Threat Database Mobile Malware CraxsRAT Mobile Malware

CraxsRAT Mobile Malware

Cybersecurity experts have reportedly uncovered the true identity of the individual responsible for developing the Remote Access Trojans (RATs) known as CypherRAT and CraxsRAT.

Operating under the online alias 'EVLF DEV' and based in Syria for the last eight years, this threat actor is believed to have generated more than $75,000 by distributing these two RATs to various threatening entities. The disclosed information also indicates that this individual serves as a Malware-as-a-Service (MaaS) operator.

For the last three years, EVLF DEV has been offering CraxsRAT, which is considered one of the more harmful and sophisticated Android RATs. This RAT has been available on a surface Web store, with approximately 100-lifetime licenses sold thus far.

The CraxsRAT Android Malware is Highly Customizable

CraxsRAT generates intricately obfuscated packages, granting malicious actors the flexibility to tailor their content based on the intended type of attack, including WebView page injections. The threat actors have the freedom to determine the app's name and icon for device infiltration, as well as the specific functionalities the malware will possess.

Furthermore, the builder incorporates a quick install feature that crafts applications with minimal install permissions to evade detection. However, post-installation, the threat actor retains the ability to request the activation of additional permissions.

This Trojan leverages the Android Accessibility Services to gain a variety of features, including keylogging, touchscreen manipulation, and automatic option selection. The extensive range of CraxsRAT's capabilities encompasses tasks like recording and live-streaming the device's screen. It is able to acquire recordings or engage in real-time surveillance using the phone's microphone and both front and back cameras. The Trojan can track the breached device's location through geolocation or by monitoring live movements. As a result, it has the capability to pinpoint the victim's exact location.

A 'super mod' option is also available to cybercriminals to make the CraxsRAT resistant to removal from infected devices. This is achieved by triggering a crash every time an attempt to uninstall the app is detected.

CraxsRAT Steals Sensitive and Private Dataf Victims' Devices

CraxsRAT is also equipped to manage applications. This includes tasks such as obtaining the list of installed applications, enabling or disabling them, opening or closing, and even deleting them. Alongside screen control, CraxsRAT has the capacity to lock or unlock the screen, and it can darken the screen to obscure its malicious actions. The malware extends its capabilities to file management tasks, such as opening, moving, copying, downloading, uploading, encrypting and decrypting files.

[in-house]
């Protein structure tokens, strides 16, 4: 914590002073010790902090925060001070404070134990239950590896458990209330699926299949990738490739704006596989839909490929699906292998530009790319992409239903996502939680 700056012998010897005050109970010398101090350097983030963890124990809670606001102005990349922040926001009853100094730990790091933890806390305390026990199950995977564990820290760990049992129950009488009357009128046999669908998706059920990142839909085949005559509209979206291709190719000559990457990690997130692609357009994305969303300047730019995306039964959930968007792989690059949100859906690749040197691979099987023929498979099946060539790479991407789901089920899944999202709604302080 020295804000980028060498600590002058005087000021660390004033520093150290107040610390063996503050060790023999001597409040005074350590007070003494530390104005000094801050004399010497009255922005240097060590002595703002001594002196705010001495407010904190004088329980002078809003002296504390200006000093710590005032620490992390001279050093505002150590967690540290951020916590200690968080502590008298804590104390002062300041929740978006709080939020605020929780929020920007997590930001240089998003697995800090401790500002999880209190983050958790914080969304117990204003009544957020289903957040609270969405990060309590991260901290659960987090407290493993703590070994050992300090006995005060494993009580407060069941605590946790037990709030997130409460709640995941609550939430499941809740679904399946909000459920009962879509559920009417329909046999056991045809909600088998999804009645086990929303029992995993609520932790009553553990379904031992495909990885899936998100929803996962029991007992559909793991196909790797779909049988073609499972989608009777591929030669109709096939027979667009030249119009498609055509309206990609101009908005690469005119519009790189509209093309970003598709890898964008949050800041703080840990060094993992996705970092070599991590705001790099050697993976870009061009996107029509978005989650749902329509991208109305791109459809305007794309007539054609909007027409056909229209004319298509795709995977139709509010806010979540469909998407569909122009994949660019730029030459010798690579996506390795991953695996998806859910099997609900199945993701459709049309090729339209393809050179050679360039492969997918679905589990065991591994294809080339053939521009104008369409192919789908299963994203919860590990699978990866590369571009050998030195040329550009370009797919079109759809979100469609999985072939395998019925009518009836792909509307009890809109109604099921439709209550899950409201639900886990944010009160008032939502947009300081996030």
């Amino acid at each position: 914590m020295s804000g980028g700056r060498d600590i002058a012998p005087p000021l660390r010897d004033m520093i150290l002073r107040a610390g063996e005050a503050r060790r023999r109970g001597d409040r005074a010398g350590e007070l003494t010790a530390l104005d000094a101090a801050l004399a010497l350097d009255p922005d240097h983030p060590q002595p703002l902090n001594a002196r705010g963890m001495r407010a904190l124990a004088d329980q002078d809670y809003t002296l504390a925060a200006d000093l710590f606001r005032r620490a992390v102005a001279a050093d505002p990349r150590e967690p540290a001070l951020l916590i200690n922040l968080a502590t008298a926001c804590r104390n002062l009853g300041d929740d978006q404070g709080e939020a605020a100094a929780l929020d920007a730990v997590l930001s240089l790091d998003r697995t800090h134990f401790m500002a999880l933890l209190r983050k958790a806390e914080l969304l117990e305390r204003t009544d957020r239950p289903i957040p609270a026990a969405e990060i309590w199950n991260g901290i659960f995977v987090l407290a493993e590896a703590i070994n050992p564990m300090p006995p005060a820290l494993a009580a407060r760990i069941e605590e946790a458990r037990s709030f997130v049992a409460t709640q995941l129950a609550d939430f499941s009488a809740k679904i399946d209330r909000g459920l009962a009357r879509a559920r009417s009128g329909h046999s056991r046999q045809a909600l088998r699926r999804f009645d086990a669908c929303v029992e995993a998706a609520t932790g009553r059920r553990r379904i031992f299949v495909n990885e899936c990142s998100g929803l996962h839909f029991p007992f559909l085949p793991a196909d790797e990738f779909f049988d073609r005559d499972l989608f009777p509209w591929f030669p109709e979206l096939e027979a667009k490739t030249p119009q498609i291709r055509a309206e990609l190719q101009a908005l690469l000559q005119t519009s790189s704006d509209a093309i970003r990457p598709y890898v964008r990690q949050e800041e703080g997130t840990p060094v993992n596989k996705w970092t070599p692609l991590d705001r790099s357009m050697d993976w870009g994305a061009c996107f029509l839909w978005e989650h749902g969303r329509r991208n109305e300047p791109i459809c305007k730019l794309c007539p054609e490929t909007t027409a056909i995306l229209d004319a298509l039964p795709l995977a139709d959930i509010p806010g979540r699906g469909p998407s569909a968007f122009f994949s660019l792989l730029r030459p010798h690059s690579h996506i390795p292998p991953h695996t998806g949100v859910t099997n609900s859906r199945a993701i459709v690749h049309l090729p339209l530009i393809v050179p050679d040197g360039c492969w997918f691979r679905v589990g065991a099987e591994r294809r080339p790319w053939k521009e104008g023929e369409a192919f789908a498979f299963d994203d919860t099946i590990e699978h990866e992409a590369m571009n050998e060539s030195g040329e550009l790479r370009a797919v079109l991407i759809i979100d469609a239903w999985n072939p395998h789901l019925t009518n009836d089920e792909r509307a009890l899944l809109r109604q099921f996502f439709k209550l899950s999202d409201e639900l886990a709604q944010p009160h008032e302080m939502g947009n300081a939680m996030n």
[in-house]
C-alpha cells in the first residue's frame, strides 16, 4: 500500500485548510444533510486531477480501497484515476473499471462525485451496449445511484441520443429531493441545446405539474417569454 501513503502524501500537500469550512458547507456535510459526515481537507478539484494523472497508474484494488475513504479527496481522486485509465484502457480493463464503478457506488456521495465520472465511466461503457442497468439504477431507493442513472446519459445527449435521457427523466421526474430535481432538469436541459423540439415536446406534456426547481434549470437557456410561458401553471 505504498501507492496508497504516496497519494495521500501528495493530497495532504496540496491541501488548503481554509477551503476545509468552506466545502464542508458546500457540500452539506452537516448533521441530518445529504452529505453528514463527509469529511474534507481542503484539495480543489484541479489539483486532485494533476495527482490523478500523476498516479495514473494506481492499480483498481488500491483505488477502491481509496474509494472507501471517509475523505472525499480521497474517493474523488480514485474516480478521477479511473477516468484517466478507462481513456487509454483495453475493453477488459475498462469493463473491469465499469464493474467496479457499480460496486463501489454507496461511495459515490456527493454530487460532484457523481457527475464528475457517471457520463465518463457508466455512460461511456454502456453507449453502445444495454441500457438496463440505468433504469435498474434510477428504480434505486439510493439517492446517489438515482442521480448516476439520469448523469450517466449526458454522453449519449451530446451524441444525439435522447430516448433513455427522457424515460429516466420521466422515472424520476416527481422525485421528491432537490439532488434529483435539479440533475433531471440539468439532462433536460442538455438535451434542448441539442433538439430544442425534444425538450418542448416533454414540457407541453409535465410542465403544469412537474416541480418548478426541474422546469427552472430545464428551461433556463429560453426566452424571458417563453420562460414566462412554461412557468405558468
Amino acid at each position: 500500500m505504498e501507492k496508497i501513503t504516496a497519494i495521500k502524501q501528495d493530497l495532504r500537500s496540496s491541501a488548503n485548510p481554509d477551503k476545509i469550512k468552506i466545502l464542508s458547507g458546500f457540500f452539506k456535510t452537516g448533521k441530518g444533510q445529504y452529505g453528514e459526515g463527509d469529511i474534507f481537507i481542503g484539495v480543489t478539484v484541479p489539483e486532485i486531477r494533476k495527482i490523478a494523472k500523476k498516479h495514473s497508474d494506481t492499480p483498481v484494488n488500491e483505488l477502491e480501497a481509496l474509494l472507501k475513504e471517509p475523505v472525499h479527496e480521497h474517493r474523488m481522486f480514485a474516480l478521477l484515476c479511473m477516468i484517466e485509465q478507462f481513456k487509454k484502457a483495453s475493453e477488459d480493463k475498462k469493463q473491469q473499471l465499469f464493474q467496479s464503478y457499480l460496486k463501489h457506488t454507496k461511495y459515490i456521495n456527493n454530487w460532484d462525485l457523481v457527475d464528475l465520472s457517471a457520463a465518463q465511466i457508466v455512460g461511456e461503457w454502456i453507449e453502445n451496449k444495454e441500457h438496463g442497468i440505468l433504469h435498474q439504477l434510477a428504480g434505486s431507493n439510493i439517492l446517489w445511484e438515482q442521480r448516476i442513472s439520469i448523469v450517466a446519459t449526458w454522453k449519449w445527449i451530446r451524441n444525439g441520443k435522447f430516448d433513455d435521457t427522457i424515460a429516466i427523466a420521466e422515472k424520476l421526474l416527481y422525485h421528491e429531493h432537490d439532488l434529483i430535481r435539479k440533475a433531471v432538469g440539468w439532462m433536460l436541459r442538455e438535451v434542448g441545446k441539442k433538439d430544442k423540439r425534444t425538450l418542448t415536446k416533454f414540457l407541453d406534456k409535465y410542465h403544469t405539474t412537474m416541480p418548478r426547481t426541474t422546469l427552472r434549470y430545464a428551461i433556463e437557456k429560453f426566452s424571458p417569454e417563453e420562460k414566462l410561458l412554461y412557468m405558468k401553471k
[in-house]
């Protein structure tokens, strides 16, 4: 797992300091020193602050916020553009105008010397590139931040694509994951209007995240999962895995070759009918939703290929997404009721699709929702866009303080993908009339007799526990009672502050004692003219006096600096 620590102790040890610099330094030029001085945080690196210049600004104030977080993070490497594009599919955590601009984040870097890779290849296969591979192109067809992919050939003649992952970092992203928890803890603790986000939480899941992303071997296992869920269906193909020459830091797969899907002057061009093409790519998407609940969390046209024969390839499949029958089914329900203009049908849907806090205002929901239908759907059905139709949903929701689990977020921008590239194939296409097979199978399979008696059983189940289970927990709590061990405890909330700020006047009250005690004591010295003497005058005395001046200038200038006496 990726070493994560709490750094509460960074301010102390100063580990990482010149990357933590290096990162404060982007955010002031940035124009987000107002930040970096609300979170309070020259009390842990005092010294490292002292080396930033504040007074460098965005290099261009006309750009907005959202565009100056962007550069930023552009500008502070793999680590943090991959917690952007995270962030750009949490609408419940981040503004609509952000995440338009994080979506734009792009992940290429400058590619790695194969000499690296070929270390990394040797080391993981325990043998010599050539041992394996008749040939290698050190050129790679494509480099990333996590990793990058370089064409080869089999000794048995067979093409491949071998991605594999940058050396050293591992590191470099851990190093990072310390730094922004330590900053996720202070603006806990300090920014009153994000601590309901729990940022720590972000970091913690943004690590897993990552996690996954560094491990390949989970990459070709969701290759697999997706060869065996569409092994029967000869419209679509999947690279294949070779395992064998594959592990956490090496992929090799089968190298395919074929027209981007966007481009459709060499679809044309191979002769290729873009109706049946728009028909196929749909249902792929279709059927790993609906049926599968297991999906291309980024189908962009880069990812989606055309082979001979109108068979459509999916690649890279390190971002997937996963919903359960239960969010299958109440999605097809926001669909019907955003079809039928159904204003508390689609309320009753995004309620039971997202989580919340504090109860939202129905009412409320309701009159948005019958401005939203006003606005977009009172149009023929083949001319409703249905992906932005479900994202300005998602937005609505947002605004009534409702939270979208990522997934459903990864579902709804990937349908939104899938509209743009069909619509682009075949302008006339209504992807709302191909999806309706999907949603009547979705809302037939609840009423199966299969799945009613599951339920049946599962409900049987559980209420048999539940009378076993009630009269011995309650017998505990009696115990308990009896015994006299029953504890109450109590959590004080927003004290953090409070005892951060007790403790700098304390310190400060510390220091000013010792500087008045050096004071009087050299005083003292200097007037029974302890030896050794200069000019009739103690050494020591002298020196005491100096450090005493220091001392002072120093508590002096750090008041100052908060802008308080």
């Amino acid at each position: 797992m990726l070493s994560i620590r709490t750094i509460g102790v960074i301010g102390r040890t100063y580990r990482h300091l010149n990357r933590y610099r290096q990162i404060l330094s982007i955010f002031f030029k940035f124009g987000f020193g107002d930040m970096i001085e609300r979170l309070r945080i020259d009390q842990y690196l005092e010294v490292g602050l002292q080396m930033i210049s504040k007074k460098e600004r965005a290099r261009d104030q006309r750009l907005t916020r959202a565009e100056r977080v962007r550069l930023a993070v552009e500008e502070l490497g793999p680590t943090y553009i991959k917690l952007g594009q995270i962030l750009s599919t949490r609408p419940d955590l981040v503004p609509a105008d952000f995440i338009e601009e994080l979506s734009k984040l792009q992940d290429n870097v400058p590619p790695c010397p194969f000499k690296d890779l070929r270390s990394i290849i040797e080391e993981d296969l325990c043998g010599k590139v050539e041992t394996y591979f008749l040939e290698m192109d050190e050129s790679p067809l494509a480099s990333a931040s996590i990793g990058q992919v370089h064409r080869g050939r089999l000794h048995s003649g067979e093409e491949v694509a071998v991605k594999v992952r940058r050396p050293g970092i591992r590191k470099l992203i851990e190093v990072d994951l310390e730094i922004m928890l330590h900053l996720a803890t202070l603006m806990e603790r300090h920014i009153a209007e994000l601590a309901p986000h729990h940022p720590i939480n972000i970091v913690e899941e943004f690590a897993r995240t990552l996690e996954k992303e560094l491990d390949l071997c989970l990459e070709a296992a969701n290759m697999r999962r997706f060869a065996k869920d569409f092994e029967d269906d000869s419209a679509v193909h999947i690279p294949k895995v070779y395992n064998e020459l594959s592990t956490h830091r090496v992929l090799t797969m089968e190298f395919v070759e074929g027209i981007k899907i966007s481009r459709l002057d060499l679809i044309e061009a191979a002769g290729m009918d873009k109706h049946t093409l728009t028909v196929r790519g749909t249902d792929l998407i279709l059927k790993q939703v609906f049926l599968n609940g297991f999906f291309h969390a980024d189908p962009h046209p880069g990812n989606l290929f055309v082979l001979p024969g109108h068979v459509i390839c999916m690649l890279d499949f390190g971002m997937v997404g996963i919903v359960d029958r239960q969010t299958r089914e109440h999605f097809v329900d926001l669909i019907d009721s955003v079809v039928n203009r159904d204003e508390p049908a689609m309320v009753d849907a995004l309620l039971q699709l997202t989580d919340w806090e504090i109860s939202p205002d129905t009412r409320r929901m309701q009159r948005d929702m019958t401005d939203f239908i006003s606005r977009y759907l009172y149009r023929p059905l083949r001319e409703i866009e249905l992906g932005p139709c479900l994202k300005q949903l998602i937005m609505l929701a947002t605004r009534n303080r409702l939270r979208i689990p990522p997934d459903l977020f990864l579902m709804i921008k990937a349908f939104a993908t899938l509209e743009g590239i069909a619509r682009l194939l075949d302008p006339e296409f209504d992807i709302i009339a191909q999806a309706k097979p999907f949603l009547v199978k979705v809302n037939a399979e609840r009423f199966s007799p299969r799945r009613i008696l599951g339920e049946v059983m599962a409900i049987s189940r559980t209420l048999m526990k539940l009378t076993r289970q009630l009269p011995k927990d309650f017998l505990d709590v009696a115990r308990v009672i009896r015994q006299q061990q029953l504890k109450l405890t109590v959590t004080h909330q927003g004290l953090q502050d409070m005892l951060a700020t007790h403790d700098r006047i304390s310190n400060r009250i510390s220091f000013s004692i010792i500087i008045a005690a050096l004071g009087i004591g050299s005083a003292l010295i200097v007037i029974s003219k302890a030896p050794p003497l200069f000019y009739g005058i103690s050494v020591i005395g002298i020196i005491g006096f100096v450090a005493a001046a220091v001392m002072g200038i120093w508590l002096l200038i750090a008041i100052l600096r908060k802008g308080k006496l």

CraxsRAT possesses the ability to monitor accessed websites and enforce the opening of specific pages. This RAT can initiate infection chains either by downloading and executing payloads itself or by deceiving victims into doing so through forcefully opened malicious websites. As a result, in theory, this program could be utilized to implant devices with more specialized trojans, ransomware, and other forms of malware.

CraxsRAT has the capacity to manipulate the phone's contacts by reading, deleting and adding new ones. Additionally, the threatening program is proficient in examining call logs (including incoming, outgoing, and missed calls), recording phone conversations, and even initiating calls. Similarly, the Trojan can access SMS messages (both sent and received, as well as drafts) and send them. These features related to phone calls and text messages position CraxsRAT to be used as Toll Fraud malware.

The RAT is able to access content stored in the clipboard (i.e., the copy-paste buffer). CraxsRAT also targets various accounts and their login credentials. Among the examples listed in its promotional material are unspecified emails, Facebook and Telegram accounts.

It's important to highlight that malware developers often refine their software, and CraxsRAT is no different. Consequently, these infections not only exhibit diversity due to their customizable nature but also show variations due to the introduction of newly incorporated features.


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